W.L. Chambers

Big body
13" scale
Came in as project, I did what I considered the minimum to make it a playable instrument
  A lot of "folk" appeal, and all small shop builds from this era are always interesting.
We will see what kind of sound it will make

I searched for a  W.L. Chambers and found that we had a Federal Judge , Justice W.L. Chambers that was in charge of Samoa in the 1800's

He would have been an old man in 1933, and I would not thought it worth mention until I saw that he died in 1933 in Maryland, the same year this was made.

And  constructed out of woods that are in that region are in this instrument.
He would have been 81 when he made it, not impossible, I'm 61 now and repaired it.


I would guess the back and sides and neck as walnut, the top I am not sure
It is not cedar, it has no smell but is reddish.
I will guess maybe Fir by its grain.
Nice violin style edges.

A fingerboard was added without a neck reset and was built to the angle of the neck as it was set.
Its close enough to make a player out of it

I filled in the areas that were needing it and started a tint coat so see where I am

Added markers
cut fingerboard to true 16" radius

Added a marker and dot at three
Tint complete

Fretting with 147 Stew Mac wire,

Radius leveled, crowned and polished
Went pretty well, I am hopeful it will play out

Cleaning glue from orig pick guard

2 sided 3M adhesive



Nice tone, not muddy at all
Plays in tune, no compensation issues

OK, well, it will be something for people to try out now, and Mr Chambers work lives on

Well,...Maybe not
 "Best Laid Plans Go Asunder"
I took it with me to the Eureka Springs show, without a case.
It was the last instrument I loaded at the show's end, and when I opened that door to stick in "one more thing"
Out it came, hit the asphalt, and at Mandolin tuning....flew the hell apart.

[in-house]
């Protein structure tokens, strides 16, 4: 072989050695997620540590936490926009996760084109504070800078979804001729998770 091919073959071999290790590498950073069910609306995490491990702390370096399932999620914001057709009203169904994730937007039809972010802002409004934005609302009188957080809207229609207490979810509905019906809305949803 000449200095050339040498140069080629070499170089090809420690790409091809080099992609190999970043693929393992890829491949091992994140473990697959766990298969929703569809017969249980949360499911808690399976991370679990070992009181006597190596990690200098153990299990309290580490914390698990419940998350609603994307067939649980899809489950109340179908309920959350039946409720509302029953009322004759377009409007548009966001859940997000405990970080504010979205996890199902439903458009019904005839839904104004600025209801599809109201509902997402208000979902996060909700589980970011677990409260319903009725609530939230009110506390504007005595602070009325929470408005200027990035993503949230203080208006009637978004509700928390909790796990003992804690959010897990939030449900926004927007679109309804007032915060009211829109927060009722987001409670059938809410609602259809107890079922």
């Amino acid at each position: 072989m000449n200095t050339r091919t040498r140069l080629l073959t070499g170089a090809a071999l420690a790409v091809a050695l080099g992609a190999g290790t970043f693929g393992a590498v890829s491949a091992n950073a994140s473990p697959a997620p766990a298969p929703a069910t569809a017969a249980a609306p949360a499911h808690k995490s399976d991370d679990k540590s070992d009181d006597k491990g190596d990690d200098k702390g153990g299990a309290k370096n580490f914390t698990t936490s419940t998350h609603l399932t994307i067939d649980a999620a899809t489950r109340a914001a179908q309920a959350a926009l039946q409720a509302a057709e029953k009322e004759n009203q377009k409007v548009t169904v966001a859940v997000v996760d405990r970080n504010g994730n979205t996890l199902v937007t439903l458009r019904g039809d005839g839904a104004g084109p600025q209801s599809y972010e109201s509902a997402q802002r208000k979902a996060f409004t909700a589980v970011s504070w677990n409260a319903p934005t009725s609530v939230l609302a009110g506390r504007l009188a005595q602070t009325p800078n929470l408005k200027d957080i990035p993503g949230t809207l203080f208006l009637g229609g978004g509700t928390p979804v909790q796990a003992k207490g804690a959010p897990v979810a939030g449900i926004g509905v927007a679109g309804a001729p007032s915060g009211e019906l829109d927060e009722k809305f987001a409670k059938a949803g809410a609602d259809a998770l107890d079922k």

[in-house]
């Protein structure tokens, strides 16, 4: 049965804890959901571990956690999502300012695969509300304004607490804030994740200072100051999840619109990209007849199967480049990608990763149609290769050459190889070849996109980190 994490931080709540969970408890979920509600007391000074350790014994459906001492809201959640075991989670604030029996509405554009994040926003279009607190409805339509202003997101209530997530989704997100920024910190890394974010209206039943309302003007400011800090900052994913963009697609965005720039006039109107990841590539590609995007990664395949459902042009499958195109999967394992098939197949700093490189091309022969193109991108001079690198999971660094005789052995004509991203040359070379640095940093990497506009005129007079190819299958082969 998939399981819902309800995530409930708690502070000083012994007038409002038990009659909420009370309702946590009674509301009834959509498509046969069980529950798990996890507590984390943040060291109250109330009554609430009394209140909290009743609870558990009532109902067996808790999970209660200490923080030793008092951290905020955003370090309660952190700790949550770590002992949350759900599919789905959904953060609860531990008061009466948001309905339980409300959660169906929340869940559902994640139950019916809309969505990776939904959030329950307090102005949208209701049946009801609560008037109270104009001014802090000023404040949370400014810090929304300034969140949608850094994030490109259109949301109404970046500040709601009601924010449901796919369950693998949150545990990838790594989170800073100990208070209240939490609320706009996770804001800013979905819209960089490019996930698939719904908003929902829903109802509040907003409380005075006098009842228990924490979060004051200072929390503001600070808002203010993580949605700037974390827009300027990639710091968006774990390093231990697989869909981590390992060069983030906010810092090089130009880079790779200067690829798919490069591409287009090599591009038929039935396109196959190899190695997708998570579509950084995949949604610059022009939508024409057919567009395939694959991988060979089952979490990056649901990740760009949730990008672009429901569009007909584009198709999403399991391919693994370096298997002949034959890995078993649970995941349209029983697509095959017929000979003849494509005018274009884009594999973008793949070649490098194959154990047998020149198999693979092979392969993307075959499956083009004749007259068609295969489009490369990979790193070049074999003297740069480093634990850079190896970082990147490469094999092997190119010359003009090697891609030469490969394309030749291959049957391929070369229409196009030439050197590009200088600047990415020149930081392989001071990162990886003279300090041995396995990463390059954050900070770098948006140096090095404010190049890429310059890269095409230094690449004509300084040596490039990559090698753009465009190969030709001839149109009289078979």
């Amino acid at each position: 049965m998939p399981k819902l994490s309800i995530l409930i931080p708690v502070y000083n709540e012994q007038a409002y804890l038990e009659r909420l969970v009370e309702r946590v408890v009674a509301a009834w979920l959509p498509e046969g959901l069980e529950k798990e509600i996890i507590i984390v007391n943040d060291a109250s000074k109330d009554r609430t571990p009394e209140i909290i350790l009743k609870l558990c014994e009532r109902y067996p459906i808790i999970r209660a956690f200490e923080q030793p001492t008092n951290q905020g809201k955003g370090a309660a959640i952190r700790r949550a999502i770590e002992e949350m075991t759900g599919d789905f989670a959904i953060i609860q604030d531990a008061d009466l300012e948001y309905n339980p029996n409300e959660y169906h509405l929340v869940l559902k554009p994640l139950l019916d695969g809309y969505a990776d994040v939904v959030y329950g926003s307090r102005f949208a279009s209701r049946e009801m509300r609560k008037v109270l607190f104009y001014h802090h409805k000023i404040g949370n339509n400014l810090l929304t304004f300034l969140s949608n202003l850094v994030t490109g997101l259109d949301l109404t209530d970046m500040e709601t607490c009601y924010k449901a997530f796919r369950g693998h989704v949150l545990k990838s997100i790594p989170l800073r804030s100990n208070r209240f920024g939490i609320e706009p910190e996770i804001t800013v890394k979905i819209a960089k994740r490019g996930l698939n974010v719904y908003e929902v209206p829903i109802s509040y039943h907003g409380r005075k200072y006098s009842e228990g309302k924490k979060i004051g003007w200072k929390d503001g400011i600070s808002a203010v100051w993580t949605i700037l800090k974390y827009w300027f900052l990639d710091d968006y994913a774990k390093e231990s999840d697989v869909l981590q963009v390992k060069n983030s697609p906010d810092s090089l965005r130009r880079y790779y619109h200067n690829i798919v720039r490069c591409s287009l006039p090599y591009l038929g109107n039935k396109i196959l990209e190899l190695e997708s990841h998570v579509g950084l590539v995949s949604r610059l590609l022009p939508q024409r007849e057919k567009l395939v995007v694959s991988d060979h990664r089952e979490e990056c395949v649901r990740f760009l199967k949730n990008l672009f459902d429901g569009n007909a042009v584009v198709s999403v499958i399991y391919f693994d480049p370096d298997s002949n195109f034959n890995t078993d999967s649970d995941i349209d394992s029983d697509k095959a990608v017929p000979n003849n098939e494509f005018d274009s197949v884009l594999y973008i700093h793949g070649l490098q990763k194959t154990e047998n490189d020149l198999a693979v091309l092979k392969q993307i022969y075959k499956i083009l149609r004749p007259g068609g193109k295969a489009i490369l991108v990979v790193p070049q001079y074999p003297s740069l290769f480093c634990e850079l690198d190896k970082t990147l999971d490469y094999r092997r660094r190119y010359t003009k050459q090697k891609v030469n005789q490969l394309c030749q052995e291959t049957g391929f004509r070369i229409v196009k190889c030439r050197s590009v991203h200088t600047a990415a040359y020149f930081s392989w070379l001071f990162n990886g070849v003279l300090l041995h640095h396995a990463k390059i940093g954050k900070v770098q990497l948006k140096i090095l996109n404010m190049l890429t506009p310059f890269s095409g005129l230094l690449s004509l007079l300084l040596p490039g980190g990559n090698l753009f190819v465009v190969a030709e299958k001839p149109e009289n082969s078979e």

Popped what was left of the top off...
Sealed everything I found that was loose on back and sides.
Neck will remain set, and I will rebuild the top to it.

Getting some torrified spruce cleats ready

Not knowing that the top was made with a rib channel, I will have to repair a few places on the side.
Still a great way to keep a body all in alignment because once rib sare in the channel, thats it.

Ready to re-fit to channel
Fish glue will be used.

It all snapped into place pretty easily.

Now for another big change.
Since it is slim at the nut, I will make it a 4 string instrument.
It will be easier to play.

Filling the old holes

All back finish completed

Now to finish out the peghead
Will not try to hide all this work, just 3 coats of clear  will go on

After the top was refinished,  Modern Kluson tuners (Thanks Red) installed, I opted for a Violin tailpiece that gives better downforce and looks cool on this body.
I slotted it so ball end strings could ride right up into the holes
Shaped a Grover banjo bridge to fit the top profile, sound is much brighter than it was in old setup, nice on single strings.

Well, its back together and I can begin the forgetting of the sound it made when it hit the asphalt, which was my fault. :)
I think it is a more interesting instrument than it was as a mandolin.

Thanks for looking
Inquire and share!